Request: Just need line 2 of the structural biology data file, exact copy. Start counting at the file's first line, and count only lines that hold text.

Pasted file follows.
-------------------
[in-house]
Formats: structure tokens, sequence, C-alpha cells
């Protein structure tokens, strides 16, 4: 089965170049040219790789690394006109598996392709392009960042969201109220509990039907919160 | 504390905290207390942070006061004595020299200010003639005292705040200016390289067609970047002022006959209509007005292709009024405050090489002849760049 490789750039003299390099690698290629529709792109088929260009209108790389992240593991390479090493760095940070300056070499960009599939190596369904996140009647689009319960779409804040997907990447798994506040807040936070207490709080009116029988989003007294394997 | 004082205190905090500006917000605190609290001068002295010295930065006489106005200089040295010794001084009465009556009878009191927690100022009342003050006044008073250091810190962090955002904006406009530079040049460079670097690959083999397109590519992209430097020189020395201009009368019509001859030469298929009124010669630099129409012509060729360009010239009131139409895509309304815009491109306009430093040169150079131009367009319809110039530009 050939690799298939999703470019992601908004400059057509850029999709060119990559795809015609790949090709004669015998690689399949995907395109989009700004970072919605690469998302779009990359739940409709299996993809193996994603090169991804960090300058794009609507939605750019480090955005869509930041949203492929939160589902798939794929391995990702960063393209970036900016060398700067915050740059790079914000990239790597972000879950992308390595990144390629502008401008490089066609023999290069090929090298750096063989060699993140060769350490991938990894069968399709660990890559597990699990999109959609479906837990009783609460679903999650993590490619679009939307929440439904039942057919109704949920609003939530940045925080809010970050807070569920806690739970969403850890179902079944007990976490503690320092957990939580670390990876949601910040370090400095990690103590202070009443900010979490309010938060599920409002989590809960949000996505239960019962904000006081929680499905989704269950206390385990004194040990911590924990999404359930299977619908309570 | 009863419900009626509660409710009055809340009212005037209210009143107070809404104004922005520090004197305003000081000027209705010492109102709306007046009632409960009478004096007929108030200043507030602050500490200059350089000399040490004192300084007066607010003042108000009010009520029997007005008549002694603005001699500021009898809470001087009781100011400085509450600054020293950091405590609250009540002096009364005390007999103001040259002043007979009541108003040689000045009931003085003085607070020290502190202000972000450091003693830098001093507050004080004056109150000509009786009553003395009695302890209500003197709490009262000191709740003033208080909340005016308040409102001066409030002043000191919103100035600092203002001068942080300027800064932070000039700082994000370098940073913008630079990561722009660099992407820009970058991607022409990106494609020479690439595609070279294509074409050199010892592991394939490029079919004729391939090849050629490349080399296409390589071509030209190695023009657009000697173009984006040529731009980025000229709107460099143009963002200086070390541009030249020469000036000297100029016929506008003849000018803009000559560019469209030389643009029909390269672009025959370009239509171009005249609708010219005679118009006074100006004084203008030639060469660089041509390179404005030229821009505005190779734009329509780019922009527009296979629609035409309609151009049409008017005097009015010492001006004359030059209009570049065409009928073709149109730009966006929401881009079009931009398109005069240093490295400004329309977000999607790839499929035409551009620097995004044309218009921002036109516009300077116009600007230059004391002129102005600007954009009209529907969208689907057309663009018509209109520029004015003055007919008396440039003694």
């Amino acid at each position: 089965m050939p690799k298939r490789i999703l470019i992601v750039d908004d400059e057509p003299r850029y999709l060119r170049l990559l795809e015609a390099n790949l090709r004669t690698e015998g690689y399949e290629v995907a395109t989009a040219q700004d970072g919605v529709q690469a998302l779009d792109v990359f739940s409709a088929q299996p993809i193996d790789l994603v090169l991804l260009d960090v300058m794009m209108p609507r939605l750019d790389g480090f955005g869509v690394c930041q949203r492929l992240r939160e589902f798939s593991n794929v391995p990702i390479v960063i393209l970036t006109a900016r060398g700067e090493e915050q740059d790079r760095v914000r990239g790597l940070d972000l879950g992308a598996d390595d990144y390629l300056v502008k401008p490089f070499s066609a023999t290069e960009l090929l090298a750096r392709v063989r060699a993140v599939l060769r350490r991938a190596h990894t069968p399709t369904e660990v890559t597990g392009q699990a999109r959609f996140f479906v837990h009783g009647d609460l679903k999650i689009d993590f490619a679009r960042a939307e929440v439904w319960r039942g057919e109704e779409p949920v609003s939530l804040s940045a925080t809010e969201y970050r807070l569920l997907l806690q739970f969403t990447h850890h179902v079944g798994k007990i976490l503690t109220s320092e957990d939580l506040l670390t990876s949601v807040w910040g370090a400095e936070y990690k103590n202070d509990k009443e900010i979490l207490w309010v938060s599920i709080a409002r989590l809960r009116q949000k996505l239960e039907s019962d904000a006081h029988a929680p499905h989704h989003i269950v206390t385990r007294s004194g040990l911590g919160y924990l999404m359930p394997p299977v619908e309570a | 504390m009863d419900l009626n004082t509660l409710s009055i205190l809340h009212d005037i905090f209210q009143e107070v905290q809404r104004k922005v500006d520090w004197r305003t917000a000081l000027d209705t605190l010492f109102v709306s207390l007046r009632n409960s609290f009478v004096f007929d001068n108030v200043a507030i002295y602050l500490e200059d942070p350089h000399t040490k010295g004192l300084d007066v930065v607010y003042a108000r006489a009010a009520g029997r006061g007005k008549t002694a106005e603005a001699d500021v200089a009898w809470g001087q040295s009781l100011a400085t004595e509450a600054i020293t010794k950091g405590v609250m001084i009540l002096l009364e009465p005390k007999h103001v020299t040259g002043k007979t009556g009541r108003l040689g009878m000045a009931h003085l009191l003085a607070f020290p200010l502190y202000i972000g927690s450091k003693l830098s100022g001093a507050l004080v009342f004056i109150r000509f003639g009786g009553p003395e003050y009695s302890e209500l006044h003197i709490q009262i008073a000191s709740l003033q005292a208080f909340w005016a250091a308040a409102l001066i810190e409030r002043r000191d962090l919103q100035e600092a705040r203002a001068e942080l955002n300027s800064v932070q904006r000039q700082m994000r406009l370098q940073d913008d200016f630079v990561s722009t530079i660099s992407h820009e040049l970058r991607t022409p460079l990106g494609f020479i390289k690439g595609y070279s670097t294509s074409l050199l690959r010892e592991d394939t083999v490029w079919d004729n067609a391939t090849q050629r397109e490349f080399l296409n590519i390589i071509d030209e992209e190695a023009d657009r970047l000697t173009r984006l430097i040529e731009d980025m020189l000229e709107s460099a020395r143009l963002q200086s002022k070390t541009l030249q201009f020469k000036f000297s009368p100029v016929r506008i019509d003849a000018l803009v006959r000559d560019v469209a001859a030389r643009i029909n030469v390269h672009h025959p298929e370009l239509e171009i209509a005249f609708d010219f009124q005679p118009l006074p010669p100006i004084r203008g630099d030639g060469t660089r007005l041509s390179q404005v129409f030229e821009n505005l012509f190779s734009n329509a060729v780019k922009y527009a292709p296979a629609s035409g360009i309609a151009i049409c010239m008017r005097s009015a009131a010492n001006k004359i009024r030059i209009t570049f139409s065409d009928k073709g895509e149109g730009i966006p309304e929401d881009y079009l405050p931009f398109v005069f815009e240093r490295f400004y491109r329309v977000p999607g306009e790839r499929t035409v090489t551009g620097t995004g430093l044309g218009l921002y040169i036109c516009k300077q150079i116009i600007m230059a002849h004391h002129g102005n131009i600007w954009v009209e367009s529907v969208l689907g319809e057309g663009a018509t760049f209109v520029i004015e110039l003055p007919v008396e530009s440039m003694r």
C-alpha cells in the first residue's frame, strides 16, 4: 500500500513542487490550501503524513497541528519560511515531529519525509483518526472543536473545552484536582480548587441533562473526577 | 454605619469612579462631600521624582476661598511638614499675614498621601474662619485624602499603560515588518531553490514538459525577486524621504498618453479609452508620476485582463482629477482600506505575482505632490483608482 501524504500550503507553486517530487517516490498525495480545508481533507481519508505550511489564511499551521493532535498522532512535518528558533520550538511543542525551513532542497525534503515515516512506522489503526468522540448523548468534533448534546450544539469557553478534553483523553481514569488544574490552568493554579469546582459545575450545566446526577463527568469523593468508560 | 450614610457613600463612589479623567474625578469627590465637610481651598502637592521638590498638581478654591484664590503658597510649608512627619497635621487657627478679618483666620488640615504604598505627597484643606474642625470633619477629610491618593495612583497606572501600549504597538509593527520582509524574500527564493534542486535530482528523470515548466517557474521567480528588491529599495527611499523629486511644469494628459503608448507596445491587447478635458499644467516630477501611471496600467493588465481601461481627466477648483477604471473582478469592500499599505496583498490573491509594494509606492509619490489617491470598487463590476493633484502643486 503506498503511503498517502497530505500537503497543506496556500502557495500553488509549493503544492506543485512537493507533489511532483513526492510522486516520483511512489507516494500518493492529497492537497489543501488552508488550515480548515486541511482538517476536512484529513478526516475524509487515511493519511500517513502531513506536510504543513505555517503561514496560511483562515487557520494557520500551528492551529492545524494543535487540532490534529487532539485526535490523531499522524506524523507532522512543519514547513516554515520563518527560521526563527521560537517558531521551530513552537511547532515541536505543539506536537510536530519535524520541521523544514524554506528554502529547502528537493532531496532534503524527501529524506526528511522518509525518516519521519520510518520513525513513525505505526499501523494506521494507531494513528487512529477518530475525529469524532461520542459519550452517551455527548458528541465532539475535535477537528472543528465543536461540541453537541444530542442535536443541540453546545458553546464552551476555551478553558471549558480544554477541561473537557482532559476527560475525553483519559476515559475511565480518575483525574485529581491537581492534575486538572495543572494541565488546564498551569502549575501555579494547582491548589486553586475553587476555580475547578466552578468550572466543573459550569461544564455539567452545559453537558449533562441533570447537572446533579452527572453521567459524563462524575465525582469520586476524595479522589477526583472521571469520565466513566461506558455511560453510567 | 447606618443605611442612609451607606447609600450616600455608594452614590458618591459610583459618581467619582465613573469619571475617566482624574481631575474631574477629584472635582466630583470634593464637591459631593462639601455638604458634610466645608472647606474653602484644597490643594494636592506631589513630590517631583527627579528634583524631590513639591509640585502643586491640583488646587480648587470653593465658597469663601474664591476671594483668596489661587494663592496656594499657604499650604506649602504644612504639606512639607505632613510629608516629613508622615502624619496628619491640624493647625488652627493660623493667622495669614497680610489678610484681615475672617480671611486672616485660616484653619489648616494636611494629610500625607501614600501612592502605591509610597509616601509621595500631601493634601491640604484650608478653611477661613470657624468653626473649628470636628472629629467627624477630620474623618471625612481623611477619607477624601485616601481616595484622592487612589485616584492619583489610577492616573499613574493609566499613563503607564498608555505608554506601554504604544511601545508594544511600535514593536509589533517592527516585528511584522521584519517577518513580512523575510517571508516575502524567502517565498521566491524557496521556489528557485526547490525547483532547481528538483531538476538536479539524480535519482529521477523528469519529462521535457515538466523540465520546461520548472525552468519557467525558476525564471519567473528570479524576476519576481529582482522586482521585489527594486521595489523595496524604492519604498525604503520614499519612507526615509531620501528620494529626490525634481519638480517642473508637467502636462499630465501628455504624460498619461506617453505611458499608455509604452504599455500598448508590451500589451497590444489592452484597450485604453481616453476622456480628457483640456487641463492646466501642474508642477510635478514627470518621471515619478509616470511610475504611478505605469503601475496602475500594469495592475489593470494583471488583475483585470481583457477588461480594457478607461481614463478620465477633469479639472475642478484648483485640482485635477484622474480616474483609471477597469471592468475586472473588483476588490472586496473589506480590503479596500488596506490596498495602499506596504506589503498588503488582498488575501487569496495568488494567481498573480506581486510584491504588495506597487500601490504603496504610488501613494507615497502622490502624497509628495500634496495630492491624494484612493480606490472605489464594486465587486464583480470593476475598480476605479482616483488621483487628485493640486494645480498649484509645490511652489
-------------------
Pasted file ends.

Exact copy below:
Formats: structure tokens, sequence, C-alpha cells